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Good practice in prescribing and managing medicines and devices

Endnotes

1

Communitybaptistpa (2013) Medical practice London, Communitybaptistpa

2

Electronic prescribing services can also be used. In England prescriptions can be sent electronically to a pharmacy; in Wales and Scotland, information is held in a barcode on a paper prescription. For more details see , Health and social Care information Centre; , NHS Wales Informatics Service; , Scottish Government

3

See .

4

See explanatory guidance on Delegation and referral (2013). See also , Medicines and Healthcare products Regulatory Agency.

5

Communitybaptistpa (2008) Consent: patients and doctors making decisions together London, Communitybaptistpa

6

See (Department of Health, 2009), which reported that ‘around 180,000 people with dementia are treated with antipsychotic medication across the country per year… use at this level equates to an additional 1,800 deaths, and an additional 1,620 cerebrovascular adverse events, around half of which may be severe, per year’, and . The website and the joint NHS Institute and Dementia Action Alliance’s Call to action: the use of antipsychotic drugs for people with dementia also contains guides, case studies and other materials to support good prescribing practice and alternative care strategies for patients with dementia.

8

A number of patient decision aids are available on the website.

9

and information bearing The Information Standard quality mark, for example.

10

The website includes information, guidance and tools for understanding and improving adherence. See also on medicines adherence.

11

See Keeping patients safe when they transfer between care providers – getting the medicines right (Royal Pharmaceutical Society, July 2011).

12

See the EQUIP (Errors – Questioning Undergraduate Impact on Prescribing) study regarding inappropriate delegation of responsibility for writing up discharge summaries to junior staff with insufficient pharmacology training or knowledge of patients. 

13

See  (National Prescribing Centre, 2008)

14

Shared care resources are available from the National Prescribing Centre; , which has produced 16 ‘Effective Shared Care Agreements’ covering a variety of medicines/indications; , which has published many shared care protocols/agreements; and which publishes an Effective Shared Care Agreement Toolkit ‘to assist healthcare professionals in the development of their own shared care agreements to support locally agreed prescribing’.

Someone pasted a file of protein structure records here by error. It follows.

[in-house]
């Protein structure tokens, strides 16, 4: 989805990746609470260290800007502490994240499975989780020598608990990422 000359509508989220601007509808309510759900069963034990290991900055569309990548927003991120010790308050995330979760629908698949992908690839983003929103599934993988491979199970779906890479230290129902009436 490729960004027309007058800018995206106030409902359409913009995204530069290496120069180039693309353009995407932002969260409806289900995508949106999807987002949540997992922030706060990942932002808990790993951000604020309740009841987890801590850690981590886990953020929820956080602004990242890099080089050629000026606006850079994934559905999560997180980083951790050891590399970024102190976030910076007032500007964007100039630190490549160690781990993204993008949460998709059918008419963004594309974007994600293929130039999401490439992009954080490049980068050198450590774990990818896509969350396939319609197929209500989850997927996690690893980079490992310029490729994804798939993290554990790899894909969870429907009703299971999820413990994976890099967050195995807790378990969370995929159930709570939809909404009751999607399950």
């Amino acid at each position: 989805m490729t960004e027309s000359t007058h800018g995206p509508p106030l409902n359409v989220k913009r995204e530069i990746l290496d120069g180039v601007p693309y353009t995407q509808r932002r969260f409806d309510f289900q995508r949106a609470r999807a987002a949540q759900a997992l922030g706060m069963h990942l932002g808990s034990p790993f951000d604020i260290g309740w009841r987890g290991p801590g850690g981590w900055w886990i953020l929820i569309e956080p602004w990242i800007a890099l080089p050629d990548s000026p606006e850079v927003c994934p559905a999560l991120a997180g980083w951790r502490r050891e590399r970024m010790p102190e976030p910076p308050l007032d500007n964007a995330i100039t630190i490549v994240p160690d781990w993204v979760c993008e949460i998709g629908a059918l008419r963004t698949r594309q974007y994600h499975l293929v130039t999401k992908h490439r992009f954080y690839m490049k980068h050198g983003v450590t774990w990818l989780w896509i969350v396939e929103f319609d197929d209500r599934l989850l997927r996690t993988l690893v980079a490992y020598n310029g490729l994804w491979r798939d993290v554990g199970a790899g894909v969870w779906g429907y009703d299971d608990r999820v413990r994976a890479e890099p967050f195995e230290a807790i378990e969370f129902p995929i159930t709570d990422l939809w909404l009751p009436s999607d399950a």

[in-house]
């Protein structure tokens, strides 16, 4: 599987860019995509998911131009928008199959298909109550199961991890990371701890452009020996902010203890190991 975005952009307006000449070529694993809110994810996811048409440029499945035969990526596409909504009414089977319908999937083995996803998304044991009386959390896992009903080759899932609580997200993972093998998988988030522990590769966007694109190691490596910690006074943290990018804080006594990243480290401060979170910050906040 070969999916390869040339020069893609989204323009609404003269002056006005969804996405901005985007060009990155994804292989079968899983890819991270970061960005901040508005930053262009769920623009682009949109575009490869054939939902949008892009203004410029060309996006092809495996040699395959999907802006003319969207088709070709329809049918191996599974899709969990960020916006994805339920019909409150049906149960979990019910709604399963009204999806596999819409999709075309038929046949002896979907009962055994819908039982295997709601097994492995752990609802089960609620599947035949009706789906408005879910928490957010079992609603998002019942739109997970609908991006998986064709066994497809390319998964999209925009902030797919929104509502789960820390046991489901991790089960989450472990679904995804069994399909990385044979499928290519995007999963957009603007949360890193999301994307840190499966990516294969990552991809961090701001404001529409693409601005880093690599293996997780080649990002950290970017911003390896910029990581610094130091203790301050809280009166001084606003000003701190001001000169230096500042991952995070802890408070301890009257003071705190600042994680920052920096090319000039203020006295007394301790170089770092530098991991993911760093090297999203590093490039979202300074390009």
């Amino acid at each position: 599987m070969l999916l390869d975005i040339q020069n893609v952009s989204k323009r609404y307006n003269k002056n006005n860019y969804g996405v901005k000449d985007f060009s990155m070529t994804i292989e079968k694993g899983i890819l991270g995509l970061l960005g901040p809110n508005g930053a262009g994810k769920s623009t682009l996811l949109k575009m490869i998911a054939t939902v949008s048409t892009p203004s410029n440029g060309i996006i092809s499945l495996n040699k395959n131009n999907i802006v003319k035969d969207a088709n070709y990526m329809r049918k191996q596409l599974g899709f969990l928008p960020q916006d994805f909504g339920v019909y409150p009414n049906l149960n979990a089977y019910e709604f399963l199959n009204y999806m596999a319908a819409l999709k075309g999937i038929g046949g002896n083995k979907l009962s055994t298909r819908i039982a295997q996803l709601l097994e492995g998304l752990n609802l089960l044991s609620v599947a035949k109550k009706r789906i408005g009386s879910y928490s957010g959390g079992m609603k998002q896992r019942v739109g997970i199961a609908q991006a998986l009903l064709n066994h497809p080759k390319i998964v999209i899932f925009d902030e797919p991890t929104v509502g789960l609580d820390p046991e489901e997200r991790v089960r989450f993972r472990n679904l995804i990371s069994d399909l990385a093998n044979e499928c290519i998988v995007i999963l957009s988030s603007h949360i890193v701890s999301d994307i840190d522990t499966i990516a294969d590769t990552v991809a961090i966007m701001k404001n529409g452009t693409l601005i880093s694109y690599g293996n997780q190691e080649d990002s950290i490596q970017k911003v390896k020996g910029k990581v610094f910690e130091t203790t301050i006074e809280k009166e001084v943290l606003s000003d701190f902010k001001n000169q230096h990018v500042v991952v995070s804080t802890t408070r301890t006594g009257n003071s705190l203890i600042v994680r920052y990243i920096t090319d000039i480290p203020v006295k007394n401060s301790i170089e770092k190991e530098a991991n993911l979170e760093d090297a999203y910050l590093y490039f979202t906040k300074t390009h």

17

You should anonymise or code the information or seek consent, if practicable, or see our confidentiality guidance for more advice.

18

You must also make sure dangerous occurrences and accidents are reported to the Health and Safety Executive in accordance with the Reporting of Injuries, Diseases and Dangerous Occurrences Regulations 1995, and that local procedures for reporting and learning from similar issues are followed.

19

The collects data on licensed and unlicensed prescription-only, pharmacy and over-the-counter medicines.

20

Further guidance on reporting is available from the . Incidents involving medical devices in England and Wales should be reported to . In Northern Ireland they should be reported to ; and in Scotland to .

21

See The Medicines (Advertising) Regulations 1994 and The Medicines (Monitoring of Advertising) Regulations 1994, both as amended, and (MHRA, 2005).

22

This definition is based on information published by the (MHRA) which is the licensing and regulatory body for the supply and use of medicines and medical devices. MHRA guidance on the lawful supply and use of unlicensed medicines is set out in the MHRA publication The supply of unlicensed medicinal products (“specials”), .

23

We cannot foresee every circumstance in which it may be necessary to prescribe an unlicensed medicine to meet a particular patient’s assessed needs. If in doubt consult or seek legal advice.

24

The on unlicensed medicines produced by the Royal College of Paediatrics and Child Health/Neonatal and Paediatric Pharmacists Group Standing Committee on Medicines may be helpful in explaining to children and parents why such practice is common in caring for children. The British Pain Society publishes .

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